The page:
Everyone who knew him could see the change in him when he was onstage – from an awkward quiet Parsi lad in person, he would transform into a confident, theatrical and commanding ‘Queen’ that ruled the stage. Even as a child he would scribble short poems and lyrics around, as his parents commented in an interview with The Telegraph. “Right from the start, Freddie was musical. He had it on his mind all the time,” recalls Mrs. Bulsara. Over the years, Freddie’s influence has spread out further than his music-dom to include LGBTQ people all over the world. In India especially, he’s grown to become one of our only queer icons. This despite the fact that his sexual orientation was never really addressed during his school days with people preferring to label him with comfortable stereotypes like ‘effeminate,’ and addressing other boys as ‘darling’. In truth, most people just saw him as a strange eclectic artist, and even according to his friends, this is probably something that he came to realise much later.
When he left school and returned to Zanzibar, a revolution was taking place. The Bulsaras fled to London where Freddie started studying graphic design. At that time, Brian May and Roger Taylor had played together in a band called Smile. Freddie was an admirer and would encourage them to be more experimental. He joined the group later in about 1970 and convinced them to change the name to Queen. He had formally adopted his new stage name, Freddie Mercury.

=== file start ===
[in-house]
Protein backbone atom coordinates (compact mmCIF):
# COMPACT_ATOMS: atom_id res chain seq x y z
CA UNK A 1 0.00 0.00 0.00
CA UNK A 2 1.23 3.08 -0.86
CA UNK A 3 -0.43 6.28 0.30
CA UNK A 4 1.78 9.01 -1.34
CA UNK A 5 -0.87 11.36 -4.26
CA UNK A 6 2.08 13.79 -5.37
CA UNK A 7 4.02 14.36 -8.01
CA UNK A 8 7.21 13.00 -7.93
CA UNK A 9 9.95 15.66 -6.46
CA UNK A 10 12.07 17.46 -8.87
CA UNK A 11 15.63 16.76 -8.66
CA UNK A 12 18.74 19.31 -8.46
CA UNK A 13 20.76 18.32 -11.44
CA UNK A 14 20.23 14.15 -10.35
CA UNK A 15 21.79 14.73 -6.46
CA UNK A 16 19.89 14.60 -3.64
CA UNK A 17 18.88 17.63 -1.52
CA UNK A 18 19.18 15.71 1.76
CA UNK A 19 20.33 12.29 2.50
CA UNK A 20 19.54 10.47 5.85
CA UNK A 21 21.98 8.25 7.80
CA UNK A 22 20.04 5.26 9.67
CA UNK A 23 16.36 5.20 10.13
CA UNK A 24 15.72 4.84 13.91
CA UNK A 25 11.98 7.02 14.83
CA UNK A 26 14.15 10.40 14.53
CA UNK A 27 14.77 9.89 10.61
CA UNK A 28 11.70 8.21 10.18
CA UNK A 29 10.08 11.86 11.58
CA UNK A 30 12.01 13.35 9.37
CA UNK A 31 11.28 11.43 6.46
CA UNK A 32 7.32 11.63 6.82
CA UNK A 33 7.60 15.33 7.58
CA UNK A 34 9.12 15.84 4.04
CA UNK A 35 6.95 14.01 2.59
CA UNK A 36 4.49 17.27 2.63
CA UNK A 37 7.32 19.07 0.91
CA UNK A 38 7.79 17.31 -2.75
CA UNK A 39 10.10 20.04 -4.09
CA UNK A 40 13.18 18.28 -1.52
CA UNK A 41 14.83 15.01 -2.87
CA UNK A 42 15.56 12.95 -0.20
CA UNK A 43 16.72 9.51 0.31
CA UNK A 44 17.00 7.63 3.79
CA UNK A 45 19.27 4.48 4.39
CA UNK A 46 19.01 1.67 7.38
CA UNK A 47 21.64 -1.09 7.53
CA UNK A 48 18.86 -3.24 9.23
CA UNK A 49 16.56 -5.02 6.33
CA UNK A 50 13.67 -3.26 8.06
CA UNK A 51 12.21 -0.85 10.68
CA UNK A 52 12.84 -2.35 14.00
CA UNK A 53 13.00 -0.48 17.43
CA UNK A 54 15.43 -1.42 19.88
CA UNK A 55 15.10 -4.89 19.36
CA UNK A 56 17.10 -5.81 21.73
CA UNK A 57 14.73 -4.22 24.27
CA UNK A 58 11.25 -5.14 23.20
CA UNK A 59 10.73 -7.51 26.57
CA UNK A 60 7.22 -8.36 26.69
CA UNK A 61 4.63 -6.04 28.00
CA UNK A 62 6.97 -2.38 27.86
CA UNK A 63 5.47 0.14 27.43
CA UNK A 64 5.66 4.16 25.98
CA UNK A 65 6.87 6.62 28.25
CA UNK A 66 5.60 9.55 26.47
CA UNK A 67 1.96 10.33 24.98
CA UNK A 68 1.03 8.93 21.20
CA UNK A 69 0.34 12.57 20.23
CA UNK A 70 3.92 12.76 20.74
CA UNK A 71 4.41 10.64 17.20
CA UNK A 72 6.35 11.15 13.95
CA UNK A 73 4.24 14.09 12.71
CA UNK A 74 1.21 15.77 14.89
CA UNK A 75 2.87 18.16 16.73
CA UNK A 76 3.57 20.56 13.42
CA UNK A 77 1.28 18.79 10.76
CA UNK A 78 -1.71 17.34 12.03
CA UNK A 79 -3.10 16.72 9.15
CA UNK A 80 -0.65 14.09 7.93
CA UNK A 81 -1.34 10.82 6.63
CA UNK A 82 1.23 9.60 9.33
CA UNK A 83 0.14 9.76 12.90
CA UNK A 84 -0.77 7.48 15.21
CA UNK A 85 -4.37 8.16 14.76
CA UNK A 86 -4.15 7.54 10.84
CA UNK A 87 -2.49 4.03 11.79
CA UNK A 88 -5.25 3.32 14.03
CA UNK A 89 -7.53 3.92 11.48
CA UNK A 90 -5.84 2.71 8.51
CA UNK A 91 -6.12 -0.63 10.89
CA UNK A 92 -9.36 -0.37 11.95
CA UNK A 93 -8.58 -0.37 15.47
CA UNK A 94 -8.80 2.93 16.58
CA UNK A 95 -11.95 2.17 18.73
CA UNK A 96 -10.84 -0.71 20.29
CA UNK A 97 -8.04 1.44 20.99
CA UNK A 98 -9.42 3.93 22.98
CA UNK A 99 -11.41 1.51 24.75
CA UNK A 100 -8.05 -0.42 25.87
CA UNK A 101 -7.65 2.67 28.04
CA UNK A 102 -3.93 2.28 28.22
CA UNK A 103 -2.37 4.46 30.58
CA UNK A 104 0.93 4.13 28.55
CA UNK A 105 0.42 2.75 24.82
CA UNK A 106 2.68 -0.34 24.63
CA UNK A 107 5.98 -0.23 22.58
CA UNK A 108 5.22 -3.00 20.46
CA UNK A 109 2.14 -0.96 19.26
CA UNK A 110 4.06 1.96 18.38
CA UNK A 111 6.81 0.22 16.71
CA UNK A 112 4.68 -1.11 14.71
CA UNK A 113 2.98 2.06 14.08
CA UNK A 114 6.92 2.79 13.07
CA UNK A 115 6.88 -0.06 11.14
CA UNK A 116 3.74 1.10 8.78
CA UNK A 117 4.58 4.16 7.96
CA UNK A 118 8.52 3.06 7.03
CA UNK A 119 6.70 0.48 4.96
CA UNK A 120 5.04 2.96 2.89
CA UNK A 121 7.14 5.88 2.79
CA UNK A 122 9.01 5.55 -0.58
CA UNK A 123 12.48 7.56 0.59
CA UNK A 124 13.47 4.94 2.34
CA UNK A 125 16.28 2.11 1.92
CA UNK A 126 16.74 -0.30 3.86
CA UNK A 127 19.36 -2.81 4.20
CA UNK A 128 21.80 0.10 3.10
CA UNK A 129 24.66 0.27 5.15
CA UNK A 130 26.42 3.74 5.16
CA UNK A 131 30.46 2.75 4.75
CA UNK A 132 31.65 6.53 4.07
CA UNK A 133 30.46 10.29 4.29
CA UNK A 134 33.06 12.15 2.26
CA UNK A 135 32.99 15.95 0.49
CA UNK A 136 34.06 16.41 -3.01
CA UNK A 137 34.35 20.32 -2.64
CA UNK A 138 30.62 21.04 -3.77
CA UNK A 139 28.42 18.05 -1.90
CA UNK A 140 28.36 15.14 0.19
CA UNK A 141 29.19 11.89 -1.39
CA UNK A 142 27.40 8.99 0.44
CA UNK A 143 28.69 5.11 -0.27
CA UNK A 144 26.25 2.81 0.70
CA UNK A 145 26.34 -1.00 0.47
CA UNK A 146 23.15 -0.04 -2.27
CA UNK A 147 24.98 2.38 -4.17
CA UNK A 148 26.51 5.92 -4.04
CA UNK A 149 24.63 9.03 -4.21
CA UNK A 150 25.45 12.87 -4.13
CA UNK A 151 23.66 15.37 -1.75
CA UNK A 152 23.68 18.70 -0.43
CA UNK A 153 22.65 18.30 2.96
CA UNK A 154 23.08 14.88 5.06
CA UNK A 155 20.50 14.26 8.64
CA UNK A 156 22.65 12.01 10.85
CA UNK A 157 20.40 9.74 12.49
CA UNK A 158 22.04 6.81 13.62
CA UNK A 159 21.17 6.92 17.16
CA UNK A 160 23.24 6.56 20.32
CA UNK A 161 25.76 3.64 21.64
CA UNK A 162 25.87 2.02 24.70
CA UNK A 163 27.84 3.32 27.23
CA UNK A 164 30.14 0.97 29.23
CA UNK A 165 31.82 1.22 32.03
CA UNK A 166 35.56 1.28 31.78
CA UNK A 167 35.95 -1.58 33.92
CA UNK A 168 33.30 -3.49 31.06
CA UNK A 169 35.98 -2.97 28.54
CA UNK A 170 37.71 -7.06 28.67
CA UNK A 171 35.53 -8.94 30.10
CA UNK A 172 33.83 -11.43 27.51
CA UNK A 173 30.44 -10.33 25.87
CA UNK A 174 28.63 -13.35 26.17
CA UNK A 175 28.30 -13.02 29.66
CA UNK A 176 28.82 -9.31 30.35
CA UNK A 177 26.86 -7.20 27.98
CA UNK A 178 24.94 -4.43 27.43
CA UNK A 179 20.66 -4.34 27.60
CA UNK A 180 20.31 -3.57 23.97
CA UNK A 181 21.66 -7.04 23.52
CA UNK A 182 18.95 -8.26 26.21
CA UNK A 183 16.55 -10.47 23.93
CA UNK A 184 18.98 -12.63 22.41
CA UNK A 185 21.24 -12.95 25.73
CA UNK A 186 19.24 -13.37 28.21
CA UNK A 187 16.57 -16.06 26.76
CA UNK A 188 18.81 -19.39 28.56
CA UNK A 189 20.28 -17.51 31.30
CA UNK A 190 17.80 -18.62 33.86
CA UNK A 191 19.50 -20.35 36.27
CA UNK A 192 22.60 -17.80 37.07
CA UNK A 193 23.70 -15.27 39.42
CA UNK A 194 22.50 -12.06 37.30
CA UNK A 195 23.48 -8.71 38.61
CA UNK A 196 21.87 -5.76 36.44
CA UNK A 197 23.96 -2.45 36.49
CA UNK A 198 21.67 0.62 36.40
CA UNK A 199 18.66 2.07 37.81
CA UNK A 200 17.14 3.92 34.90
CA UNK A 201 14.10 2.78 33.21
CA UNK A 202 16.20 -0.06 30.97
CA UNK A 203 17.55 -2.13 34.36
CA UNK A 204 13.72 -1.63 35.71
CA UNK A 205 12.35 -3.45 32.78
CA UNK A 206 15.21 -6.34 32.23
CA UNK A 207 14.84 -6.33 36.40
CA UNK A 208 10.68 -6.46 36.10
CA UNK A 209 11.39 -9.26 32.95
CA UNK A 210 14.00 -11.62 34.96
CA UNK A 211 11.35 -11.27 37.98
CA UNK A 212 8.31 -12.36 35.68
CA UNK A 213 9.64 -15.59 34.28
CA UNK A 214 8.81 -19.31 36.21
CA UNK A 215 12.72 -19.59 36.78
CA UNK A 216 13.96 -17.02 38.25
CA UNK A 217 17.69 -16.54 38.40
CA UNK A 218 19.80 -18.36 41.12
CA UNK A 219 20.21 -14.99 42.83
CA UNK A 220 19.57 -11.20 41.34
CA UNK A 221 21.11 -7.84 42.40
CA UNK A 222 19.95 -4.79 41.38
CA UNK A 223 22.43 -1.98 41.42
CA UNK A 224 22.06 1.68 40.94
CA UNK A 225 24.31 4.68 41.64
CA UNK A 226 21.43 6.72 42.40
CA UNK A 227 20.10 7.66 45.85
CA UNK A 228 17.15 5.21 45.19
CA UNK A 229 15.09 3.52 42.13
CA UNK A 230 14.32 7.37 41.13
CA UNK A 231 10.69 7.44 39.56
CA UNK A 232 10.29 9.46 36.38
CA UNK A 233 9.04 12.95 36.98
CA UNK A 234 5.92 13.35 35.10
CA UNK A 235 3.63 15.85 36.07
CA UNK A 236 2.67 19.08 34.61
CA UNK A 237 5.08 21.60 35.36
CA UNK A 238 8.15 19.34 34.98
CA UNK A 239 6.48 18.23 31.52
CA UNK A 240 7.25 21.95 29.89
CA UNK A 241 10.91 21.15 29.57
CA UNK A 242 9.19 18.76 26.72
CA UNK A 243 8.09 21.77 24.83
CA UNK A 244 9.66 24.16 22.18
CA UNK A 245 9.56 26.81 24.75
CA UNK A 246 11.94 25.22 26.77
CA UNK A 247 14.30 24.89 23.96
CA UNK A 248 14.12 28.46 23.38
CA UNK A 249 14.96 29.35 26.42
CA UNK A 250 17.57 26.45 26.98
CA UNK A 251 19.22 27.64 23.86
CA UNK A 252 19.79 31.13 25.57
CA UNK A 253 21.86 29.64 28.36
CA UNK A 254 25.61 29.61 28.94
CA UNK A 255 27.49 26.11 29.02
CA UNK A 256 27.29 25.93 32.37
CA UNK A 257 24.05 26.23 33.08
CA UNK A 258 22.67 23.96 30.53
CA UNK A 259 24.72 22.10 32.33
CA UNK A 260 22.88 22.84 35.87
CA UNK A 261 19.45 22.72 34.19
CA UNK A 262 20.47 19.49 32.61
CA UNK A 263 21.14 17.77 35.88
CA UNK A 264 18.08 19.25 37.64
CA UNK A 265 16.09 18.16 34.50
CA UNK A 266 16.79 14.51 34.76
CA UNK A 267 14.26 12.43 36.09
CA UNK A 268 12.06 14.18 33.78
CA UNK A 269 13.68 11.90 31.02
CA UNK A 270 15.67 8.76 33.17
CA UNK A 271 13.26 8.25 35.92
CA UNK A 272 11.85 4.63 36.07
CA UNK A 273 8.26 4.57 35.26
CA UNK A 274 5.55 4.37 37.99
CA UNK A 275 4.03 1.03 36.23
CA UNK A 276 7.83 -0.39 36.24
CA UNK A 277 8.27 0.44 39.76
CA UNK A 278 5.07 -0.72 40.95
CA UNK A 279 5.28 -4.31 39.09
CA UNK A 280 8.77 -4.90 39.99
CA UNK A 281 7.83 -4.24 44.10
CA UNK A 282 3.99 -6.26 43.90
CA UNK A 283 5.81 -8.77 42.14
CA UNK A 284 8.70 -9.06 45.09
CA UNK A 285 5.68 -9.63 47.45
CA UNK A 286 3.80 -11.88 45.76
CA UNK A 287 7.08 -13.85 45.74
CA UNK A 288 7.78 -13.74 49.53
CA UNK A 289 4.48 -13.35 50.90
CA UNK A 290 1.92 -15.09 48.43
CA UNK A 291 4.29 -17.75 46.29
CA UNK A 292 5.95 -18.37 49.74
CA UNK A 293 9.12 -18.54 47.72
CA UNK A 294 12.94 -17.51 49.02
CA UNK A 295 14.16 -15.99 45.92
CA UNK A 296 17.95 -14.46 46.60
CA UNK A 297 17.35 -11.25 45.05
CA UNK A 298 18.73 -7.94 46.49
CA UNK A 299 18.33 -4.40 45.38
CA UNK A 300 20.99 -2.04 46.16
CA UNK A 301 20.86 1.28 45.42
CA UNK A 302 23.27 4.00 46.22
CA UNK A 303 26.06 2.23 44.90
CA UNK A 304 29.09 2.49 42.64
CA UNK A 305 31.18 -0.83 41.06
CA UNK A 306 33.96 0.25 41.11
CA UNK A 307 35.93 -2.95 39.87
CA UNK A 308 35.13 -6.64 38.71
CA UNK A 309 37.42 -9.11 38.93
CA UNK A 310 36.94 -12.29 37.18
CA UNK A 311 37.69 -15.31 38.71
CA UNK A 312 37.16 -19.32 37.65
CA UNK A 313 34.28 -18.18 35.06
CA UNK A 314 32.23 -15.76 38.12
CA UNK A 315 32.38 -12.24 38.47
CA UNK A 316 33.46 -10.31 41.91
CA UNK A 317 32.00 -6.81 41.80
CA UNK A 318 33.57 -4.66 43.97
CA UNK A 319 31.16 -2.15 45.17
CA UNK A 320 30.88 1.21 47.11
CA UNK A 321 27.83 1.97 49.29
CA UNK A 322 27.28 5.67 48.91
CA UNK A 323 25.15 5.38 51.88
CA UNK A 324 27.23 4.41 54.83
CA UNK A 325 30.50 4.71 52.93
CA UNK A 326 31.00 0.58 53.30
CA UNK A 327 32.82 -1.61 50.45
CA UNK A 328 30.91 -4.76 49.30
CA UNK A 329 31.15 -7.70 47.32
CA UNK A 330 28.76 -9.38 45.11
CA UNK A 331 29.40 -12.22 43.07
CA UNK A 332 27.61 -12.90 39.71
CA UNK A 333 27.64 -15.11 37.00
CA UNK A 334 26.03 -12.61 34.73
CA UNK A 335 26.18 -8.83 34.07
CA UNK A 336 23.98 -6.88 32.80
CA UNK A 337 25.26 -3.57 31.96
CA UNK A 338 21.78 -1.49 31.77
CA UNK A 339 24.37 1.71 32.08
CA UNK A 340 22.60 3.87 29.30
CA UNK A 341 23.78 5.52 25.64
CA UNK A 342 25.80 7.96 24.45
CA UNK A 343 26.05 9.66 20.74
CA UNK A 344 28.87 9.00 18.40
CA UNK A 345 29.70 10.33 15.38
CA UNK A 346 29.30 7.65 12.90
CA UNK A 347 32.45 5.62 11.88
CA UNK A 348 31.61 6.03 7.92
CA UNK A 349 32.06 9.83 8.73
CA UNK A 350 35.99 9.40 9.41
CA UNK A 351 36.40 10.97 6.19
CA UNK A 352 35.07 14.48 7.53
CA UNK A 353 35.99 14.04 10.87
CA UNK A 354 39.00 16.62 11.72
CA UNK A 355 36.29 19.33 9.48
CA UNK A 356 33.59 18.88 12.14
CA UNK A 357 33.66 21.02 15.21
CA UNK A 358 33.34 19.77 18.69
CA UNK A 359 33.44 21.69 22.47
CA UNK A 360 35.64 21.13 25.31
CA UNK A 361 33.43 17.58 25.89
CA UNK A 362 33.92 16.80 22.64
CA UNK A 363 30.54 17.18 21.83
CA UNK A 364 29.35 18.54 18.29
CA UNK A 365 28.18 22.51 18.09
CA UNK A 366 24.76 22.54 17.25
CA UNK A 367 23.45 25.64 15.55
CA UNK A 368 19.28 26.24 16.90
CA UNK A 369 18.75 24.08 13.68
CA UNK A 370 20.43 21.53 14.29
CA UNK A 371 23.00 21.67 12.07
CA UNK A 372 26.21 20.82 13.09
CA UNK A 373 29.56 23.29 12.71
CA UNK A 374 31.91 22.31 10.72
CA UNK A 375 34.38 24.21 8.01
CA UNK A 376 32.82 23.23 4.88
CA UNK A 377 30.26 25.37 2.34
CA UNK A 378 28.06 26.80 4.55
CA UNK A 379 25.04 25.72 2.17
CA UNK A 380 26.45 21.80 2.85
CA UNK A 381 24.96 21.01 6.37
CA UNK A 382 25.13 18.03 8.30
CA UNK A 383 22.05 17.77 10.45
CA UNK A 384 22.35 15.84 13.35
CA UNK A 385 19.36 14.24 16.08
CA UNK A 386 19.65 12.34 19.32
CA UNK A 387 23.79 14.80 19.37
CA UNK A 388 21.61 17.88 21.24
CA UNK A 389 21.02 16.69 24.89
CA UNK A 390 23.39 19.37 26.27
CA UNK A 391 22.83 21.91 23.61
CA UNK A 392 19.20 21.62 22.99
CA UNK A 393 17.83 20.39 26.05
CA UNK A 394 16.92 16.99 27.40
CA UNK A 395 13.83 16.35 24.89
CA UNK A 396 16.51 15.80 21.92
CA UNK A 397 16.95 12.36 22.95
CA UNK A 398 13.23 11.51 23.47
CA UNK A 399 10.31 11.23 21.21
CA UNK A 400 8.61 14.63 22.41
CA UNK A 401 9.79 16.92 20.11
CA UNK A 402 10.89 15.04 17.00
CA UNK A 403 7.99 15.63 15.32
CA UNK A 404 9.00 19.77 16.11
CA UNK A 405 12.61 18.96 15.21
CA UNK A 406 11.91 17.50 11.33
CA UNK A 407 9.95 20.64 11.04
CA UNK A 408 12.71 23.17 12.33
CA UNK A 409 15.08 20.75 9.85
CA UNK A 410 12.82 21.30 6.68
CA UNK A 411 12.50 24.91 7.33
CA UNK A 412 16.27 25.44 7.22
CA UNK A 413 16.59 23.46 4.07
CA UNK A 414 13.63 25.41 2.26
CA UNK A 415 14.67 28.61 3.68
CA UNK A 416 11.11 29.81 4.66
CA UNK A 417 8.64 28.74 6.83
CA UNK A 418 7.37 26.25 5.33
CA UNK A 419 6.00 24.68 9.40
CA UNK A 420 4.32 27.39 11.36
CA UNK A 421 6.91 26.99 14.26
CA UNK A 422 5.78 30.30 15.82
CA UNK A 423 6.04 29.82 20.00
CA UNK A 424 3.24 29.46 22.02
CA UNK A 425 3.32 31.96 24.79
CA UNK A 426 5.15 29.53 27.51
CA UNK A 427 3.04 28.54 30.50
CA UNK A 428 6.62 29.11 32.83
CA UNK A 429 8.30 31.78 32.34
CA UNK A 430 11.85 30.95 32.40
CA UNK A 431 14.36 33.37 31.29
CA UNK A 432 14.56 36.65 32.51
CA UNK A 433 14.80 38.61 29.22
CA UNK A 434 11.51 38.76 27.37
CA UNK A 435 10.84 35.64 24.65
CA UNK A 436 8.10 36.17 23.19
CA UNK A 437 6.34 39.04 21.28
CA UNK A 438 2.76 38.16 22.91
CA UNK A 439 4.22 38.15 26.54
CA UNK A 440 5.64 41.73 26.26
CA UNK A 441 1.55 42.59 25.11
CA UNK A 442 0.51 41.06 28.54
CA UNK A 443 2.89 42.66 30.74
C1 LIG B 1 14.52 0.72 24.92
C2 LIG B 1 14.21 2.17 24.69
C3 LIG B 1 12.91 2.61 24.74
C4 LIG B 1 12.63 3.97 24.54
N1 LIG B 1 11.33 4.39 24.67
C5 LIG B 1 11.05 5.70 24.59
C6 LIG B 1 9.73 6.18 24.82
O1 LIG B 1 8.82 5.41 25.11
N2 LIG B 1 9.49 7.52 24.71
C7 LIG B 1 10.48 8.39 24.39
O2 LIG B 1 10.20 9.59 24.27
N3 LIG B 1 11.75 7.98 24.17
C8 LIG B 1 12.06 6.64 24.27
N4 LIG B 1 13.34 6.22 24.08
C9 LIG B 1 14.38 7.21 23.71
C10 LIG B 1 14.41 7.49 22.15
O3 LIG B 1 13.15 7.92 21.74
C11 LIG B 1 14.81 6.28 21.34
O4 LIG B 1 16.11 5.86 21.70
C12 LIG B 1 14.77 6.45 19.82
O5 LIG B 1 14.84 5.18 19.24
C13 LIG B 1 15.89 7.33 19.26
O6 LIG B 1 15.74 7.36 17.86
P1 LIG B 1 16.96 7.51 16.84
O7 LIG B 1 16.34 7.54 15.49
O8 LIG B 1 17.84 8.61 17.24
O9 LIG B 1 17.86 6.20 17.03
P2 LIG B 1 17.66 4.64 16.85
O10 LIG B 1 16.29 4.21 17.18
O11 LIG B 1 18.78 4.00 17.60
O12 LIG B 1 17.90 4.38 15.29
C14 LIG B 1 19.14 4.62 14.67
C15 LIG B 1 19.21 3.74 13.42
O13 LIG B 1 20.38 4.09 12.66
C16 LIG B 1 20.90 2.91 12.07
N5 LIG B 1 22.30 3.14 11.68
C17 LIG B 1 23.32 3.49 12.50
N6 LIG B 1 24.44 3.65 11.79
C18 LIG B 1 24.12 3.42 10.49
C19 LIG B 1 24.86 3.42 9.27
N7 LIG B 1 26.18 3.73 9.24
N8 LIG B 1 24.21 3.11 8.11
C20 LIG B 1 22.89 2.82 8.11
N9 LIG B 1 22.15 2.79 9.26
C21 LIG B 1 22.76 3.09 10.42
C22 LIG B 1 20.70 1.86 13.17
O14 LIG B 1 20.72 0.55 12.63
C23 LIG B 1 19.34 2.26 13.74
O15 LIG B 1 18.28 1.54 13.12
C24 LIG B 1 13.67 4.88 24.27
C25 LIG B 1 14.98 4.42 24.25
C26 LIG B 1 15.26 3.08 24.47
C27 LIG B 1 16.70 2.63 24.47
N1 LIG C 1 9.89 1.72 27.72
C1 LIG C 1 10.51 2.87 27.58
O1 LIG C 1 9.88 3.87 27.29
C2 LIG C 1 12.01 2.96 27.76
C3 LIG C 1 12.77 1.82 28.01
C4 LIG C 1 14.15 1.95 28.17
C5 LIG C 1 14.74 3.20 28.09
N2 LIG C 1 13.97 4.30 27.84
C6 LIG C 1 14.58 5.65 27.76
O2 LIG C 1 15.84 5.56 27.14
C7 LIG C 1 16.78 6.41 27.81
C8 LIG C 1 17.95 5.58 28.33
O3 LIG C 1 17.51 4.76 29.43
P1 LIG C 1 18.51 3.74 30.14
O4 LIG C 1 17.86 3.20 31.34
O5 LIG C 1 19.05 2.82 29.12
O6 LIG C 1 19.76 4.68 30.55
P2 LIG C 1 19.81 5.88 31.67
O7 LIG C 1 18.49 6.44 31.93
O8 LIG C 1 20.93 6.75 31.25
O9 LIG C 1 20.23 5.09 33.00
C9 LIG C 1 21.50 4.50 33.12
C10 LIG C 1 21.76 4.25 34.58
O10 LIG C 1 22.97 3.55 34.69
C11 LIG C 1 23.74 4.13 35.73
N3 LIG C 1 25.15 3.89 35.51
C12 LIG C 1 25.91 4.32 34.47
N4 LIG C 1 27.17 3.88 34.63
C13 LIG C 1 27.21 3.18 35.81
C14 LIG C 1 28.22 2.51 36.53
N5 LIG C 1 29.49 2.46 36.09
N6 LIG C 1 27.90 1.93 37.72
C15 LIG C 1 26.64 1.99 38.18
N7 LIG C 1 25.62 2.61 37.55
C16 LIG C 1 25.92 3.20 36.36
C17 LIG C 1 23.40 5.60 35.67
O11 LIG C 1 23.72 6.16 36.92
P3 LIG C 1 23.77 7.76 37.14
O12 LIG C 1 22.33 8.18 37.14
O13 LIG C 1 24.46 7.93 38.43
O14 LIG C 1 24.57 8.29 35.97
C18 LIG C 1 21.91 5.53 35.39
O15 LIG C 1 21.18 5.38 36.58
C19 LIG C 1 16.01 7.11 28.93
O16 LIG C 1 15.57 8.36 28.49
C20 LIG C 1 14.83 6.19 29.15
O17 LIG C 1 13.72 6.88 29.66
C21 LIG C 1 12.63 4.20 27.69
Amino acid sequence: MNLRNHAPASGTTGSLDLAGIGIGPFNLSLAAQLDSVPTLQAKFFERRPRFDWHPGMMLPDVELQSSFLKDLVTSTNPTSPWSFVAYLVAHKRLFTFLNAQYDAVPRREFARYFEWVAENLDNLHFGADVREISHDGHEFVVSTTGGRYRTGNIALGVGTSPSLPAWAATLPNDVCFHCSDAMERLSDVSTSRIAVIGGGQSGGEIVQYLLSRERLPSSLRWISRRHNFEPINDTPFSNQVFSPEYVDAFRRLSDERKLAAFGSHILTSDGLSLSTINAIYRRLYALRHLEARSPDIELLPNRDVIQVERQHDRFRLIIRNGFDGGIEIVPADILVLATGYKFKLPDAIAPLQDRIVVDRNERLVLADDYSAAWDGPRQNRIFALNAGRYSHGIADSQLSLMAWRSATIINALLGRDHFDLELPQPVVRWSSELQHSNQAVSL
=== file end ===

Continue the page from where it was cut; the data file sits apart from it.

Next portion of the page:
With Queen tribute bands, Freddie Mercury impersonators and statues around the world, he remains an icon that millions around the world look up to. It’s only a few days before his passing that he even spoke openly of his sexual orientation and HIV/AIDS, his death breaking hearts all over the world.
Today, Farrokh Bulsara remains a legend at the small Panchgani school with thousands of fans still flocking to the site as if on a pilgrimage to see the musical birthplace, of sorts, of their hero. There are even travel tours organised as a ‘Freddie Mercury in India tour’ to Panchgani and the school. He remains a legend at the school as well, where newcomers aspire to follow in the musical footsteps of the ex-student, carefully tracking his trajectory from Maharashtra to a global platform. Whether it was the fear of racism or dismissal for being of Indian descent in London, or just not something worth mentioning in his mind; none other than those close to him, and perhaps The Hectics band members and his friends could have suspected that scrawny Bucky would go down in history among the legends of English music. Not least of all for his magnum opus, Bohemian Rhapsody, one of the greatest songs and lyrical achievements of all time. Given the recent revival of his memory amidst the fanfare of the release of a film on the singer’s life titled by the same name, this little sliver of his humble history proves particularly poignant for fans who seek to piece together the marvellous mystery that was Freddie Mercury.
As sad as we were when Sacha Baron Cohen dropped out of the Bohemian Rhapsody movie, his replacement Rami Malek experienced acclaim for his performance. He brings Freddie alive in the released movie. Although it has been slammed for glossing over his sexuality, queer identity and HIV/AIDS diagnosis, the biopic makes for a good watch.